Occasionally people want to know what I do. It’s an awful question, and it’s one I will never ask of you. Because for a long long time I’ve held that people have a broader identity than the jobs they hold. But far too often we define both ourselves and others by their work.
Starting this blog was in part a response to needing to answer that question.
Now, I can say with a semi-straight face that I’m a writer. And while I do receive actual checks and other forms of compensation for my work, writing would not seem to be a sustainable long-term path for me. Who knows, things can change. Maybe I can find some way to make more money doing this.
In truth I’ve yet to fully triangulate my location between being a stay-at-home dad, an unemployed marketing guy, and an aspiring tastemaker. But realistically if the right opportunity came my way, I’d jump back into the labor pool and cross my name off the nefarious list of the long-term unemployed who are no longer looking for a job.
So no, I’m not actively looking, but I did happen to stumble upon something notable. It’s a food marketing job, and it’s for one of the better restaurant groups in the region. But it’s not for me. Actually, it’s not for anyone. Because they are looking for someone who doesn’t exist.
Now I understand it’s a down economy. Maybe that’s what the DZ Restaurant Group was thinking when they were writing the requirements of this position. And perhaps they will find the person they are looking for. But they have posted the same ad eleven times on Craigslist since June 29.
Marketing communication happens to be my area of expertise. I spent 12 years in San Francisco working for some top advertising agencies, and when I left I was managing a team of fourteen people on the Saturn cars account. My title was something like Director of Communication Strategy. Before the agency days I worked in-house at a Federated department store in their advertising production department.
But back to our story. The requirements of the job start off simply enough.
“Candidate must possess the ability to design, implement and facilitate marketing plans, manage marketing campaigns and fiscal accountability.”
They need somebody who can do it all. They don’t need a marketing strategist who lives in their ivory tower. They need someone who can think up a great plan, put it in action, manage its moving pieces, and make sure it all comes in to budget. That’s totally fair.
Personally, I find this next part of the job description to be vexing, but I also understand that it isn’t unusual in Capital Region marketing circles: “Design-implement and produce all internal print material.”
It’s not that I don’t have a good eye, or that I can’t fake my way through Photoshop, but that I have great respect for designers. Print design and marketing strategy are two completely different disciplines. But like I said, it’s a down economy. Surely you can find a business-savvy designer or a design-savvy marketer if you put your mind to it.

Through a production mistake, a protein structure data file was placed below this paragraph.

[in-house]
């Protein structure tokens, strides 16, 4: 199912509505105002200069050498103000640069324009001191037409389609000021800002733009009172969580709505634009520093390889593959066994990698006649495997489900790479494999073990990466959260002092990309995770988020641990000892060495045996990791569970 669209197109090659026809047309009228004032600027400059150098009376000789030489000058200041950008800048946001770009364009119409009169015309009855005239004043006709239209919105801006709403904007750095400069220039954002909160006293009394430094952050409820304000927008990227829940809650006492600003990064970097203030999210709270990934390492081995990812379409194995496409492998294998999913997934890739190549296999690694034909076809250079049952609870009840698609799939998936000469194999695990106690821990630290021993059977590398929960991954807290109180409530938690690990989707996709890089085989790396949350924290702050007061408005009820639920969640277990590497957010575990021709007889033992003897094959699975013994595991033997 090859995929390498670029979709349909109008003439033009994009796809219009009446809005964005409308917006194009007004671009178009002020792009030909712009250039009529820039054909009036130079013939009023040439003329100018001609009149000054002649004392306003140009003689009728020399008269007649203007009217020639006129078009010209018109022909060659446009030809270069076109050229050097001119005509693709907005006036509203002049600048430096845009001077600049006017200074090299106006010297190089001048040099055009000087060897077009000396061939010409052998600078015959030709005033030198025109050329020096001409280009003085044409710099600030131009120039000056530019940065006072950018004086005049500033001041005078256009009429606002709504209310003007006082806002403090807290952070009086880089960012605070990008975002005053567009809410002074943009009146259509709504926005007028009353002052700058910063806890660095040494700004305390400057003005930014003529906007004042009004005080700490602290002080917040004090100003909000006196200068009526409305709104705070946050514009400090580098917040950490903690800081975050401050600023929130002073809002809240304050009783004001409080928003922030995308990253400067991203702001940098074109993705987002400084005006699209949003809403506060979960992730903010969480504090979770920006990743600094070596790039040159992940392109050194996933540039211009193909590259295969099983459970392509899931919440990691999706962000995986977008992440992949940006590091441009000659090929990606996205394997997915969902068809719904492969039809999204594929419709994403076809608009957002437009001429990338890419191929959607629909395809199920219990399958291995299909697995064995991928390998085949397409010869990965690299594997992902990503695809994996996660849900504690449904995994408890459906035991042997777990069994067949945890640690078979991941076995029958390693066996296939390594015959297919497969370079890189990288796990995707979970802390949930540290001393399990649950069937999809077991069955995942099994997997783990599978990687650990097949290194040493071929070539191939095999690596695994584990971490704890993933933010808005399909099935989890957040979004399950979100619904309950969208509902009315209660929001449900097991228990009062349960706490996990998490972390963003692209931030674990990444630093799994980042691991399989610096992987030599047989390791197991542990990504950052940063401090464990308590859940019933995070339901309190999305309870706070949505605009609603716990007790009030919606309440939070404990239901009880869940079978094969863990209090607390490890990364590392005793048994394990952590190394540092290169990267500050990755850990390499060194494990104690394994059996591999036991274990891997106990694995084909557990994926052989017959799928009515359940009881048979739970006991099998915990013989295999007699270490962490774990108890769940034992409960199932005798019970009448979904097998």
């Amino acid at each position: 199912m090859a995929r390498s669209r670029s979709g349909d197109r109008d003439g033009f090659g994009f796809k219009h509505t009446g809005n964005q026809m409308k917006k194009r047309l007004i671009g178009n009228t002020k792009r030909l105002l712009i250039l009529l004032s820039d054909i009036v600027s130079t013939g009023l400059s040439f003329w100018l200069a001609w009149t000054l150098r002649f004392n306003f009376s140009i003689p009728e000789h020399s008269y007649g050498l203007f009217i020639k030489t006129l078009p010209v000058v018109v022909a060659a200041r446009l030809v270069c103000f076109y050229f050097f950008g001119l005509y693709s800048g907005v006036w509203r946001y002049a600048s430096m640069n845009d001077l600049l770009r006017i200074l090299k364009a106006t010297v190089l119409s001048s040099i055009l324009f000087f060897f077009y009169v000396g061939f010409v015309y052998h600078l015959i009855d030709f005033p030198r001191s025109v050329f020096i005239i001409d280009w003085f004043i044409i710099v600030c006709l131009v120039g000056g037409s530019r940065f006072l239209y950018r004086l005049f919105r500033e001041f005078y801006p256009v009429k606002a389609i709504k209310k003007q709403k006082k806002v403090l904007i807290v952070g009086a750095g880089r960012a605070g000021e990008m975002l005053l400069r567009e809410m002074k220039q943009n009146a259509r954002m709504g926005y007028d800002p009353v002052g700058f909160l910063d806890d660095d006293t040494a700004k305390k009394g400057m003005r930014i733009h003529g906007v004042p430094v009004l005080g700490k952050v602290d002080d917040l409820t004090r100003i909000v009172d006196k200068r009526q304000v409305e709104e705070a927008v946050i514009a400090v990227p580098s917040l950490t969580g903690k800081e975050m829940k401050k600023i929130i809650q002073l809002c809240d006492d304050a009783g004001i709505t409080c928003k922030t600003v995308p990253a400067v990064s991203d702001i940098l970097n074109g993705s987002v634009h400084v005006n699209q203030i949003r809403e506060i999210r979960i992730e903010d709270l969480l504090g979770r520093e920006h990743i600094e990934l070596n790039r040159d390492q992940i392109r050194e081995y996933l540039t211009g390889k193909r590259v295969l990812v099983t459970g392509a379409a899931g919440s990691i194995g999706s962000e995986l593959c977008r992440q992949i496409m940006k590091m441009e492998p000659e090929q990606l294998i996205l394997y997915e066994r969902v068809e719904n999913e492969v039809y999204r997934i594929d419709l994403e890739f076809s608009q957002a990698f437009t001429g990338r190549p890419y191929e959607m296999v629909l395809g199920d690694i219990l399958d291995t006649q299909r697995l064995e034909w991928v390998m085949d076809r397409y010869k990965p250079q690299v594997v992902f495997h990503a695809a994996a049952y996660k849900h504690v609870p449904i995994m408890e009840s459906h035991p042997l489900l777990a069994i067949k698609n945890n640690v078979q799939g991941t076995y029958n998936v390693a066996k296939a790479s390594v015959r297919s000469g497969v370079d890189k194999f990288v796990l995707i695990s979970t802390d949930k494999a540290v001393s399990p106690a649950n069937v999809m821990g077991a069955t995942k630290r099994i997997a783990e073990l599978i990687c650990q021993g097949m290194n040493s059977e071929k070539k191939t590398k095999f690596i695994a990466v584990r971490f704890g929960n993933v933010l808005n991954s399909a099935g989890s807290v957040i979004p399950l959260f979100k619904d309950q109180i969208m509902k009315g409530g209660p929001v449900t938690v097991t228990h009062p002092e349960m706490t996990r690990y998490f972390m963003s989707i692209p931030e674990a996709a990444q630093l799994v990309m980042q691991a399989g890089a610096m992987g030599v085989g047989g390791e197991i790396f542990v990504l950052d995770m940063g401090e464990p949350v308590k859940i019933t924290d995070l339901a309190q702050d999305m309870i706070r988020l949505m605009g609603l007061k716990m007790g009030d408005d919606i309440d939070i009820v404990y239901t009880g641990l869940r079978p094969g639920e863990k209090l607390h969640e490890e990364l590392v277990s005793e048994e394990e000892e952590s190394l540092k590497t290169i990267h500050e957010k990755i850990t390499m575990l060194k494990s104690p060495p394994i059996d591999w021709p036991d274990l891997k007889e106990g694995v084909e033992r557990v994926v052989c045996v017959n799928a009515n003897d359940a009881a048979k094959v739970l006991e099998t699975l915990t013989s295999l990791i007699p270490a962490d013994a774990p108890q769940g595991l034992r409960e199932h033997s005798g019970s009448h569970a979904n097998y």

The same goes for the next line, “conduct effective marketing meetings.” Where I came from you are now up to seven full-time positions. A marketing director, a marketing manager, a marketing coordinator, an art director, a graphic designer, a production manager, and an account manager. But still, a business-savvy designer or a design-savvy marketer who can forge compromises between competing interests isn’t completely off the charts.
Except that’s not all. The candidate also must “create and maintain website and website content.”
They said create. So it’s not enough to be a designer who is a skilled marketer and masterful at conducting meetings, but they also have to build websites befitting some of the better restaurants in the area. And continually update them.
This last step I’m convinced took it into the realm of fantasy. What follows next takes it beyond and makes the whole thing sound like a farce:
“Seeking a candidate who has media relations, local and national, social media and content development skills.”
Because not only does this job include marketing, design, production, management, and web design, but it also includes PR and social media. Plus they want this person to have national connections, which don’t come easy.
So, really, they are looking for a PR executive who can get them into Food & Wine, build their websites, design their ads, wrangle a diverse group of managers, create strategic marketing plans, execute marketing events, and manage their restaurants’ social media platforms.
Yeah. Good luck.
So? What do they call this person? What, pray tell, is the job title for this all-inclusive position that combines more than half-a-dozen unique and challenging disciplines? That’s the punchline.
And while the DZ Restaurant Group didn’t post a salary range for the job, nobody spends $80,000 on a “Marketing Coordinator.” Given the scope of work laid out in the ad, even in a down economy, that figure sounds like a bargain.
So I wish DZ Restaurants all the luck in the world. I truly understand that a small restaurant group can’t afford to hire six marketing and PR people to fulfill their needs. I do. But still, what they are seeking is beyond the pale. Maybe they’ll find their ideal candidate one day.
I can’t wait to meet ’em.